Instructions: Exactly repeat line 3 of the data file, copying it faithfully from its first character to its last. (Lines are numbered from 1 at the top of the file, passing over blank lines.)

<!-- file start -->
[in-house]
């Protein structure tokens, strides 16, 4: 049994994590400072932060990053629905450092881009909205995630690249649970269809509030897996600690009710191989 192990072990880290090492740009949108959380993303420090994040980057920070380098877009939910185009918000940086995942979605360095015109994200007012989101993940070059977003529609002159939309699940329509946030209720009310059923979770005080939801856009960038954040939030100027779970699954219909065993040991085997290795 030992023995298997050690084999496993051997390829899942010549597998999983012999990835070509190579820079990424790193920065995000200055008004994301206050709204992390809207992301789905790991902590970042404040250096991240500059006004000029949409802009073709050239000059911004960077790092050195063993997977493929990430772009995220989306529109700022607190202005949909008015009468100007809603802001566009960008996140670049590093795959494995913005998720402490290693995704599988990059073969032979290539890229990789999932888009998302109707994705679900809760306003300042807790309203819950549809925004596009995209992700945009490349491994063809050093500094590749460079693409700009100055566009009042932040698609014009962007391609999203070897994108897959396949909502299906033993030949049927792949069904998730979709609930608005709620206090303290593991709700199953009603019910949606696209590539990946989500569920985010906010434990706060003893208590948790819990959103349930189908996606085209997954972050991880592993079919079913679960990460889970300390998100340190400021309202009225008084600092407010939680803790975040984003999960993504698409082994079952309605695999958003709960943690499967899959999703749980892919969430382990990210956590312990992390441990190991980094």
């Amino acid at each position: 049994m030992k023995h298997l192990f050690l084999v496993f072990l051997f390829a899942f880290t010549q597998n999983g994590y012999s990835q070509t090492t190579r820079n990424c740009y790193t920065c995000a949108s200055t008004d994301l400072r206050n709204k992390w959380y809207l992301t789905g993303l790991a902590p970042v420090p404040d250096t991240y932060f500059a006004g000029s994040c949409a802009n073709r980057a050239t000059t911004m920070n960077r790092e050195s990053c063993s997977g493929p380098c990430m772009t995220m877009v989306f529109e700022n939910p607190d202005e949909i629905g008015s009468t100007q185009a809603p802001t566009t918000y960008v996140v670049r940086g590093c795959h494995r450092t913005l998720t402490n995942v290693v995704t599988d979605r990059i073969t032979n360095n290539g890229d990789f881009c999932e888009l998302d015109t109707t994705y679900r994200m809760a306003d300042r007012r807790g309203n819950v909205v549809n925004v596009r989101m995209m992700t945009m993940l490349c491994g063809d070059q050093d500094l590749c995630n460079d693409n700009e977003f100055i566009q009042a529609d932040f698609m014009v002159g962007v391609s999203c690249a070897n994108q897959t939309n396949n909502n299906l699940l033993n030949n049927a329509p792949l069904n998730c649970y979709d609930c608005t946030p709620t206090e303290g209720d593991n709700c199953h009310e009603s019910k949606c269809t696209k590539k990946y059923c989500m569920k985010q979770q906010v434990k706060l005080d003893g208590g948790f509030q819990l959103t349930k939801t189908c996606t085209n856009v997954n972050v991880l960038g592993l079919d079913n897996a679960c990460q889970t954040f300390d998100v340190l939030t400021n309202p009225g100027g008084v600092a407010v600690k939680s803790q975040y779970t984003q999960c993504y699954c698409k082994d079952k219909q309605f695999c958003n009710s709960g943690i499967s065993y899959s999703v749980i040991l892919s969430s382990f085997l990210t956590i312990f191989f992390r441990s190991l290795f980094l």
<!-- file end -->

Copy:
């Amino acid at each position: 049994m030992k023995h298997l192990f050690l084999v496993f072990l051997f390829a899942f880290t010549q597998n999983g994590y012999s990835q070509t090492t190579r820079n990424c740009y790193t920065c995000a949108s200055t008004d994301l400072r206050n709204k992390w959380y809207l992301t789905g993303l790991a902590p970042v420090p404040d250096t991240y932060f500059a006004g000029s994040c949409a802009n073709r980057a050239t000059t911004m920070n960077r790092e050195s990053c063993s997977g493929p380098c990430m772009t995220m877009v989306f529109e700022n939910p607190d202005e949909i629905g008015s009468t100007q185009a809603p802001t566009t918000y960008v996140v670049r940086g590093c795959h494995r450092t913005l998720t402490n995942v290693v995704t599988d979605r990059i073969t032979n360095n290539g890229d990789f881009c999932e888009l998302d015109t109707t994705y679900r994200m809760a306003d300042r007012r807790g309203n819950v909205v549809n925004v596009r989101m995209m992700t945009m993940l490349c491994g063809d070059q050093d500094l590749c995630n460079d693409n700009e977003f100055i566009q009042a529609d932040f698609m014009v002159g962007v391609s999203c690249a070897n994108q897959t939309n396949n909502n299906l699940l033993n030949n049927a329509p792949l069904n998730c649970y979709d609930c608005t946030p709620t206090e303290g209720d593991n709700c199953h009310e009603s019910k949606c269809t696209k590539k990946y059923c989500m569920k985010q979770q906010v434990k706060l005080d003893g208590g948790f509030q819990l959103t349930k939801t189908c996606t085209n856009v997954n972050v991880l960038g592993l079919d079913n897996a679960c990460q889970t954040f300390d998100v340190l939030t400021n309202p009225g100027g008084v600092a407010v600690k939680s803790q975040y779970t984003q999960c993504y699954c698409k082994d079952k219909q309605f695999c958003n009710s709960g943690i499967s065993y899959s999703v749980i040991l892919s969430s382990f085997l990210t956590i312990f191989f992390r441990s190991l290795f980094l």